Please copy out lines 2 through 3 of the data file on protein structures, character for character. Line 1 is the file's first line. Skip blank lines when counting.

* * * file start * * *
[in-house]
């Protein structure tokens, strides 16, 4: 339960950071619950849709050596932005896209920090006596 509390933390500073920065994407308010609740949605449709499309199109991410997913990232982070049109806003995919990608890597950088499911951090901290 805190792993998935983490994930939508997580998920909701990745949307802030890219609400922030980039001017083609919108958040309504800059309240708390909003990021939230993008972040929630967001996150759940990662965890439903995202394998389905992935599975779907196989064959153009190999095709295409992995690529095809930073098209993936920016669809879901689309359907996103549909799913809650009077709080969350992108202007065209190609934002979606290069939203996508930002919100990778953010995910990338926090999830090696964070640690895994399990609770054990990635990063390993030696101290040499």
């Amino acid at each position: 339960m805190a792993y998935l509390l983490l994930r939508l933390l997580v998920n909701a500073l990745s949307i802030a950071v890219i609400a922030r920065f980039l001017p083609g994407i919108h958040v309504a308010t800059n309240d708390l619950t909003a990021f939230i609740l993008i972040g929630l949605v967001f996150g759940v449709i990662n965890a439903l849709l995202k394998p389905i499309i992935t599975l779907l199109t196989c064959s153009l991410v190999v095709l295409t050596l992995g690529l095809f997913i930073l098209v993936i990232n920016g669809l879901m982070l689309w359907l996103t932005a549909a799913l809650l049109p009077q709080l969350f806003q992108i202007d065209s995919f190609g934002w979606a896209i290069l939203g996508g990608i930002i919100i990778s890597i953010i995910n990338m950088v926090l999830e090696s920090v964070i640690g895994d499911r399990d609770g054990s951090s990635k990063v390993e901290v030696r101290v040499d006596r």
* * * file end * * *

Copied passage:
């Protein structure tokens, strides 16, 4: 339960950071619950849709050596932005896209920090006596 509390933390500073920065994407308010609740949605449709499309199109991410997913990232982070049109806003995919990608890597950088499911951090901290 805190792993998935983490994930939508997580998920909701990745949307802030890219609400922030980039001017083609919108958040309504800059309240708390909003990021939230993008972040929630967001996150759940990662965890439903995202394998389905992935599975779907196989064959153009190999095709295409992995690529095809930073098209993936920016669809879901689309359907996103549909799913809650009077709080969350992108202007065209190609934002979606290069939203996508930002919100990778953010995910990338926090999830090696964070640690895994399990609770054990990635990063390993030696101290040499």
């Amino acid at each position: 339960m805190a792993y998935l509390l983490l994930r939508l933390l997580v998920n909701a500073l990745s949307i802030a950071v890219i609400a922030r920065f980039l001017p083609g994407i919108h958040v309504a308010t800059n309240d708390l619950t909003a990021f939230i609740l993008i972040g929630l949605v967001f996150g759940v449709i990662n965890a439903l849709l995202k394998p389905i499309i992935t599975l779907l199109t196989c064959s153009l991410v190999v095709l295409t050596l992995g690529l095809f997913i930073l098209v993936i990232n920016g669809l879901m982070l689309w359907l996103t932005a549909a799913l809650l049109p009077q709080l969350f806003q992108i202007d065209s995919f190609g934002w979606a896209i290069l939203g996508g990608i930002i919100i990778s890597i953010i995910n990338m950088v926090l999830e090696s920090v964070i640690g895994d499911r399990d609770g054990s951090s990635k990063v390993e901290v030696r101290v040499d006596r």